critical to help stabilize survivors and make
sure they get connected to community
resources so they themselves do not become
victims of suicide.
Sirmans Survivor HOPE Program served 300
people last year through support groups, LOSS
Team responses, and trainings in postvention.
Download the complete Fall 2008 Newsletter & Annual Report on our website.
Special Thank You: Reston Out of the Darkness Walk
On October 11, nearly 150 people came
together for the Reston Out of Darkness Walk,
one of more than 100 community walks held
across the country to raise awareness and
support for suicide prevention programs and
support services for those affected by
suicide. This year's Reston Walk organizers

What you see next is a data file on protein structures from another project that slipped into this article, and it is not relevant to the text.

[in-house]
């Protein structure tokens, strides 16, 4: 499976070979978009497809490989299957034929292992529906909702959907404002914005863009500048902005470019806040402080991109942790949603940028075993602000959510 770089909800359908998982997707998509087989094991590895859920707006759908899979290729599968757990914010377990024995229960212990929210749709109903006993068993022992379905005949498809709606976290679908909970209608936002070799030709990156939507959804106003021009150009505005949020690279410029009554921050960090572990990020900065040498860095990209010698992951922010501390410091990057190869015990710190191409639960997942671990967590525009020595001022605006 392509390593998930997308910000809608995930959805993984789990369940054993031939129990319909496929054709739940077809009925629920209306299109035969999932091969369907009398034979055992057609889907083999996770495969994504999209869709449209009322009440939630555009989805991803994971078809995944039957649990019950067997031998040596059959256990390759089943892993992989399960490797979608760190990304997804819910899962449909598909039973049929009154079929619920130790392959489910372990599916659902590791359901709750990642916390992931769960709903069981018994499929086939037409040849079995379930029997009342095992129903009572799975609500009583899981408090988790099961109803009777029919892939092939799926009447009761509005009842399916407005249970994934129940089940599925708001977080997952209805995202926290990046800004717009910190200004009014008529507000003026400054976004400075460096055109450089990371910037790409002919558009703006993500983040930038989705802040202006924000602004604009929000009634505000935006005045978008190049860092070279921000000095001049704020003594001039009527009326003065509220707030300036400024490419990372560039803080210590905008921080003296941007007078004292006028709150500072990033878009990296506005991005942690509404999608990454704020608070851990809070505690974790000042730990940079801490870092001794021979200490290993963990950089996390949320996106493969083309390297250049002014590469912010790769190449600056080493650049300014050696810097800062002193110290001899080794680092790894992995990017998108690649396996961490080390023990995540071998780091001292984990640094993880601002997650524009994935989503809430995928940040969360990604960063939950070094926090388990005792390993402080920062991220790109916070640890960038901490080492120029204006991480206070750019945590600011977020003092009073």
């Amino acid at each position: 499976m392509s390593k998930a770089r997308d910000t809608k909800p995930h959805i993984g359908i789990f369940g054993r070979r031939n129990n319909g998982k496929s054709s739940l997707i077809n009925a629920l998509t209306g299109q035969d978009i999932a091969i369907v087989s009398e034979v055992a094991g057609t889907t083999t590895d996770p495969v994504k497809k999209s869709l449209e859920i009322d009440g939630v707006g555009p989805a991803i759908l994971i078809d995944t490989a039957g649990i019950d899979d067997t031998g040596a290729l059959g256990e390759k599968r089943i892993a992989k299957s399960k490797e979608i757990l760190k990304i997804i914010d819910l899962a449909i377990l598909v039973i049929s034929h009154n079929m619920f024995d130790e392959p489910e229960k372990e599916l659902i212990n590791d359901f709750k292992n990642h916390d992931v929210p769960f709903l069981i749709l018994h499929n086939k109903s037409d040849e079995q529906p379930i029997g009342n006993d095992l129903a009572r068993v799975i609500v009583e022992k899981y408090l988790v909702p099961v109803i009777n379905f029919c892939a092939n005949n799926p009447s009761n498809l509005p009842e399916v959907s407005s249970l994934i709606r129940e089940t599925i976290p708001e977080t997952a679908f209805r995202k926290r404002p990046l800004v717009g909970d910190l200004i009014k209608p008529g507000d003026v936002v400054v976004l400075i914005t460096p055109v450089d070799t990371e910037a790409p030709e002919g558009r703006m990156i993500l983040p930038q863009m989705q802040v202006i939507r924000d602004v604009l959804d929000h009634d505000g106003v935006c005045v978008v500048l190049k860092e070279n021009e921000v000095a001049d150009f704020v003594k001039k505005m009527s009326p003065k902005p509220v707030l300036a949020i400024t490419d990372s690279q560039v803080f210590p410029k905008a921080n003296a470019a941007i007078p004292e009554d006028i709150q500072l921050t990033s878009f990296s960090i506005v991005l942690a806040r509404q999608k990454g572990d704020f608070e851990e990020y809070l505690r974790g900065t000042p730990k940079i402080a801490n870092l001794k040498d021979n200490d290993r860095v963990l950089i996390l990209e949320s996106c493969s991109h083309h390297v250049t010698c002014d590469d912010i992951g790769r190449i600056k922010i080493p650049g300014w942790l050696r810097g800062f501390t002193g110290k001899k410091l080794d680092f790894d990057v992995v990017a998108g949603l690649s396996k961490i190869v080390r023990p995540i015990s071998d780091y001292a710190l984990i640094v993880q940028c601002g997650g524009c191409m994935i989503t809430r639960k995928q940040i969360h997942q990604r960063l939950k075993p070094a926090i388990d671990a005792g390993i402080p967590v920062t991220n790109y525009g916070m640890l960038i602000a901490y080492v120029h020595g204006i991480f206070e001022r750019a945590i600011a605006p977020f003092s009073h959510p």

chose to designate the funds raised through
their walk--nearly $15,000--to CrisisLink's
youth suicide prevention initiative.
CrisisLink is truly grateful to Walk
Coordinators Shannon and Jeff Smith, the
American Foundation for Suicide Prevention,
and to all those who participated in this
year's Out of the Darkness Walk in Reston.
"We consider CrisisLink to be another
resource in which we can further the greater
good of suicide prevention. Being able to
donate to CrisisLink allows us to advance
programs within the communities that came
together at our walk. With AFSP researching
the fundamentals of suicide, educating
professionals, and promoting policies and
legislation that impact suicide and
prevention, and CrisisLink on the front
lines, it seems like a natural partnership.
We are very excited to contribute to
CrisisLink's youth suicide prevention
initiative and hope we are able to make a
difference in someone's life."
--Shannon Riley Smith, Organizer, Reston Out
of the Darkness Walk
View the Reston Out of the Darkness Walk web page.
Thank you for your support!